Last week Dave Hoffman made the following observation on writing and word usage:
"All else equal, shorter law review articles are better than longer ones. But bloat’s allies are legion: editors; footnote-related positional competition; bad publisher incentives, etc. For fun, I decided to test a few of Strunk & White’s dreaded common needless phrases to see which appears most often in law review articles."
The phrases he found most needlessly used were “the question as to whether” and “the fact that." Both of these phrases are generally superfluous (I say generally because I dislike using the words "always" or "never" in this context). "The question as to whether" can be replaced with "whether" and "the fact that" can almost always be deleted without any loss in clarity.
Larry Cunningham, also at Concurring Opinions, posted a pretty funny comment on the thread (number 14) using a lot of Strunk & White's needless phrases (Dave said it was irresistible, and I agree). Yesterday Larry noted that his comment had started with the word "so" as a "nudge . . . against an idiomatic fashion to begin sentences with “So.”" After noting that it may be improper English (citing to a wiki.answers article about that usage), he concludes:
"I am convinced it is not good for professors to follow the idiomatic fashion. A few years ago, my law school interviewed an entry-level candidate who began sentences with “So” often. Many colleagues cited the annoyance as a negative. They tried to suppress the habit’s significance when evaluating the overall record, recognizing the idiomatic fashion, but it hurt the candidate. We did not extend an offer."
I wonder whether the problem here was idiomatic fashion, or just plain annoyance at needless repetition. Does that make its use wrong? Not to discount wikianswers, but if you consult Strunk & White, they only list "so" as a needless word when used as an intensifier (ie, "so hot" or "so good"). They do not address it at the start of sentences or in other uses.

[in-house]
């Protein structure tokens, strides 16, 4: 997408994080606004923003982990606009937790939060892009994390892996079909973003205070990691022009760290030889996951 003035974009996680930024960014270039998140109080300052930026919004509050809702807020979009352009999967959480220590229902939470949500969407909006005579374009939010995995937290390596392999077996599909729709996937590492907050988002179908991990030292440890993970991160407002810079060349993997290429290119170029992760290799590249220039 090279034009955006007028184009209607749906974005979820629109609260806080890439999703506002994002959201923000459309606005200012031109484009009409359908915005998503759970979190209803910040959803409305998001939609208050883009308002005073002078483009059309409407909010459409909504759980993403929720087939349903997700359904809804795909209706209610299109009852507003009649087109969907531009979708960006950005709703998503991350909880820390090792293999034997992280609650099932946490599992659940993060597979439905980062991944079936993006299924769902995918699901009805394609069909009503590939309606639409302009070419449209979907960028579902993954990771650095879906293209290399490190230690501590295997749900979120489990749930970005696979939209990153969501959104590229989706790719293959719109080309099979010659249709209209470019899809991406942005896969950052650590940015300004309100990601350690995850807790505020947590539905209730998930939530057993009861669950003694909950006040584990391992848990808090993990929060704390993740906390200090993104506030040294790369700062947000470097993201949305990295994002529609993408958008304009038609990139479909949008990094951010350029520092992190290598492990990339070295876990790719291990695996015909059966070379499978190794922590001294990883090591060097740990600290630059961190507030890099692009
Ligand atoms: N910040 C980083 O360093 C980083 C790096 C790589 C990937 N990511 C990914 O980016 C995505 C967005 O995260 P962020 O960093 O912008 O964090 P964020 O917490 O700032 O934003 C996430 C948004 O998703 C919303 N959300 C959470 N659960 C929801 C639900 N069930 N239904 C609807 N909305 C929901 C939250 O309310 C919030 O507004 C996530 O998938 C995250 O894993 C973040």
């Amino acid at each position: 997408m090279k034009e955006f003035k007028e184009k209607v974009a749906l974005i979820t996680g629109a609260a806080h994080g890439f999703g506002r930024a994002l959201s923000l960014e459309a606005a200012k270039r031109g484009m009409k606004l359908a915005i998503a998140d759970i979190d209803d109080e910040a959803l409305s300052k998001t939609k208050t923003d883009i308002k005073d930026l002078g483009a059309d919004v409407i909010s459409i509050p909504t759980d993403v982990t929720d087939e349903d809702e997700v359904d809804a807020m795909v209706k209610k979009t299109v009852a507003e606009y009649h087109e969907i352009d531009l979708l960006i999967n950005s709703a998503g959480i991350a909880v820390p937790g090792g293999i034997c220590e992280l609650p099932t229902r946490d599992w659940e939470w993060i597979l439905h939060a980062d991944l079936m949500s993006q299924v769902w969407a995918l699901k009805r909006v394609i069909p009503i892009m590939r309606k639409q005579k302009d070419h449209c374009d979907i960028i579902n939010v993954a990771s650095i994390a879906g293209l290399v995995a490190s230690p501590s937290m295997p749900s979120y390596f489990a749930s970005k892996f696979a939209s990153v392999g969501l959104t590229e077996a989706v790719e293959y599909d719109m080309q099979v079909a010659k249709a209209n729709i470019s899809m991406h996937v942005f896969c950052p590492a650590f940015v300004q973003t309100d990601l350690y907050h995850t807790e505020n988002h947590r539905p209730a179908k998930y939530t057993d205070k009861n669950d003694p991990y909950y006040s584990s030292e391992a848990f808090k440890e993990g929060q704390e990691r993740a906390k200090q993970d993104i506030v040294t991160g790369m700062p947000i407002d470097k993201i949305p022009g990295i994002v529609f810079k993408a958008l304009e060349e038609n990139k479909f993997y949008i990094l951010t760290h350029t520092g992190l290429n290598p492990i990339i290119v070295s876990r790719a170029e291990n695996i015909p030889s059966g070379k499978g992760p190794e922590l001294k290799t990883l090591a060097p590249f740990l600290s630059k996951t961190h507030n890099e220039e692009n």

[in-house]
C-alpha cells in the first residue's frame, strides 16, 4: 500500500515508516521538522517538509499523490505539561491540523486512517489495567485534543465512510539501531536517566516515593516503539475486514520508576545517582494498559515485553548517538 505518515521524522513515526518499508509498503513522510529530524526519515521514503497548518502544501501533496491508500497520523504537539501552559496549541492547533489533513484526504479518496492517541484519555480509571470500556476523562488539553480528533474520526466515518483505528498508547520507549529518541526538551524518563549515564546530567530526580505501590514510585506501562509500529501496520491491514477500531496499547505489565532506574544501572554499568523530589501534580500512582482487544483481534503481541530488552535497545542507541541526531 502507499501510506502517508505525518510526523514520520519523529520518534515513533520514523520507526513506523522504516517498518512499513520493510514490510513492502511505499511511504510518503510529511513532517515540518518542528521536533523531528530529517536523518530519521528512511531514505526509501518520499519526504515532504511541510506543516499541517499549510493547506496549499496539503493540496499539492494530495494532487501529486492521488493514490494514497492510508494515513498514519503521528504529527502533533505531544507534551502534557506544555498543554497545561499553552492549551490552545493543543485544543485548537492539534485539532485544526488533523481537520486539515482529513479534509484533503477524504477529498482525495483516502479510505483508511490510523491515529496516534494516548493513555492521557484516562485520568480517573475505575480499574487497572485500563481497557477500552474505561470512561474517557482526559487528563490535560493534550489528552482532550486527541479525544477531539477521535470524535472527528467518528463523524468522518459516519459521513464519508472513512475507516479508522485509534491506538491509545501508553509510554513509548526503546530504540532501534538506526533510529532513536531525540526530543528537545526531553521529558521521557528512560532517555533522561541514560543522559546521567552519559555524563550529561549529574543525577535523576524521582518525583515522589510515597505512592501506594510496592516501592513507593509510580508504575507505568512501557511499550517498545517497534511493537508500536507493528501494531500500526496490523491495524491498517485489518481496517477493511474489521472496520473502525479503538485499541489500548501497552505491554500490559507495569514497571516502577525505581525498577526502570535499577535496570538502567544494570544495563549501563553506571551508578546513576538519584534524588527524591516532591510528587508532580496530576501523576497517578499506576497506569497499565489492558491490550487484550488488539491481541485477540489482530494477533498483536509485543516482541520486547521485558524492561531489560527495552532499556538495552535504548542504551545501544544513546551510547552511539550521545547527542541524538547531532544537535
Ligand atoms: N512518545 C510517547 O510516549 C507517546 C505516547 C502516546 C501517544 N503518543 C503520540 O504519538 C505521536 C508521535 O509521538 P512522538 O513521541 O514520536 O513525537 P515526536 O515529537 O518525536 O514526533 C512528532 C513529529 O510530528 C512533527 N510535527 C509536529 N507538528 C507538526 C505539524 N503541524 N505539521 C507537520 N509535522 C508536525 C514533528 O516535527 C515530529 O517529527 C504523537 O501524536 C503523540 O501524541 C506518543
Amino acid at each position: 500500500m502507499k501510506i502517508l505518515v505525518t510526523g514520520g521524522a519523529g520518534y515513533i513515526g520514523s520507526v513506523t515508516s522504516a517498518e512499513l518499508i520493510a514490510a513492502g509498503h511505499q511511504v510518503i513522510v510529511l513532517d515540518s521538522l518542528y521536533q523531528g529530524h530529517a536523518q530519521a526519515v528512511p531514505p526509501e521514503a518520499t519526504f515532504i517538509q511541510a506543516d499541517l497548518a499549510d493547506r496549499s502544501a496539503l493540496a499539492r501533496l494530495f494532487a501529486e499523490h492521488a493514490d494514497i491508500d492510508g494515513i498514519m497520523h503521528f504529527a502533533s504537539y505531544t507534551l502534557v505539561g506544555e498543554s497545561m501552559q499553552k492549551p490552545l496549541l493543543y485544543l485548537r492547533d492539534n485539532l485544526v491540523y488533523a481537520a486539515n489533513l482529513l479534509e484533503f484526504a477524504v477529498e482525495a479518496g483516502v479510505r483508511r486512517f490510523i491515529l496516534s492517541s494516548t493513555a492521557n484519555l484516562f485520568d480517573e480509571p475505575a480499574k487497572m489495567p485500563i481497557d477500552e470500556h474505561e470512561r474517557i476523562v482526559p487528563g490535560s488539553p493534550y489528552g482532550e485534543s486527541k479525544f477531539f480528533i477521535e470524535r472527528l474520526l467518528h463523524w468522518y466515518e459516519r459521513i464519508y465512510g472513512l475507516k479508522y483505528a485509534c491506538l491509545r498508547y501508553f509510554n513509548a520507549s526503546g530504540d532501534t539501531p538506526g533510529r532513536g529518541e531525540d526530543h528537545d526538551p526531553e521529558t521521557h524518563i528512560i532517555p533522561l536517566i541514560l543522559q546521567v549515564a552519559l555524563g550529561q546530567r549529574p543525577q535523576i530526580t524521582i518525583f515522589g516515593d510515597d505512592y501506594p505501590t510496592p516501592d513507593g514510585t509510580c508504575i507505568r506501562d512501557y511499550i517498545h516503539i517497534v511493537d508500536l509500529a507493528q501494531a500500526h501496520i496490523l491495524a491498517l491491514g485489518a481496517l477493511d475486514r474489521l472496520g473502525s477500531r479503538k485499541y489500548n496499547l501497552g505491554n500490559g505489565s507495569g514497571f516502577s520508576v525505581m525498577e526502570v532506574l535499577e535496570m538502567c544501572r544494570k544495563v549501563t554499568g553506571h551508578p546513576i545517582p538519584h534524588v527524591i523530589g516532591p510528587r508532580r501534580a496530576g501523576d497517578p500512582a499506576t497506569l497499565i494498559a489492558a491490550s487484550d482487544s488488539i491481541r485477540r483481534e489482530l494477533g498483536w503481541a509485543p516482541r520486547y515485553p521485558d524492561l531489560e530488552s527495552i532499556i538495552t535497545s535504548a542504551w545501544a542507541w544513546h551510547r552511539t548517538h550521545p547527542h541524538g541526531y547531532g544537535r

Persuasive to me on this point, however, is this entry from the Oxford Dictionary of American Usage and Style:
So. A. Beginning Sentences with.
Like And and But, So is a good word for beginning a sentence. Each of these three is the informal equivalent of the heavier and longer conjunctive adverb (Additionally, However, and Consequently or Therefore). Rhetoric, not grammar, is what counts here. The shorter word affords a brisker pace—e.g.: “Under a state law enacted last year, prisoners must serve at least 85 percent of their sentences, but the state Supreme Court has ruled that the change cannot be applied retroactively. So Mark Brown is out walking around” (Lancaster New Era).
The Oxford English Dictionary has an entry for "so" that appears to approve of its use at the start of a sentence, "5. c. An introductory particle," with the example, "So, let me see: my apron." Another definition (10.b.) declares "so" can be used as "an introductory particle, without a preceding statement (but freq. implying one)." Given my reading, I don't think starting a sentence with the word "so" breaks any clear rule of grammar or usage.
None of this does anything, however, to help the faculty candidate in Larry's story who repeatedly said, "so," as he spoke. I'm guessing it might not have been the choice of word that bothered the committee (though they may have thought it was), but the repetition. If the candidate had said, "um" "er" or "narf!" repeatedly, that likewise would have been annoying. Perhaps the "so" was unnecessary as used (ie, it was a comfort word, not purposefully uttered), but it still wouldn't matter that it was the word "so" that was used. Without overuse, however, such as in blog posts, it might be appropriate (though in looking back at my own posts here, I have been using it frequently, and likely too frequently).
I think Dave's original message -- watch out for unnecessary word usage -- is a good one. I have a tendency to length over conciseness, and I work hard to shorten my formal writing through multiple edits, though I don't always succeed (in blogging, I usually don't have the time to do four or five edits or else I would post less frequently than I already am). For Larry's point, if we think of it more as "use words when you mean to use words, or else even good words can be used superfluously," I'd agree. As an argument against the word "so" as a way to start sentences, I don't think I do.
And it's been hard, but I didn't start a single sentence in this post with the word "so."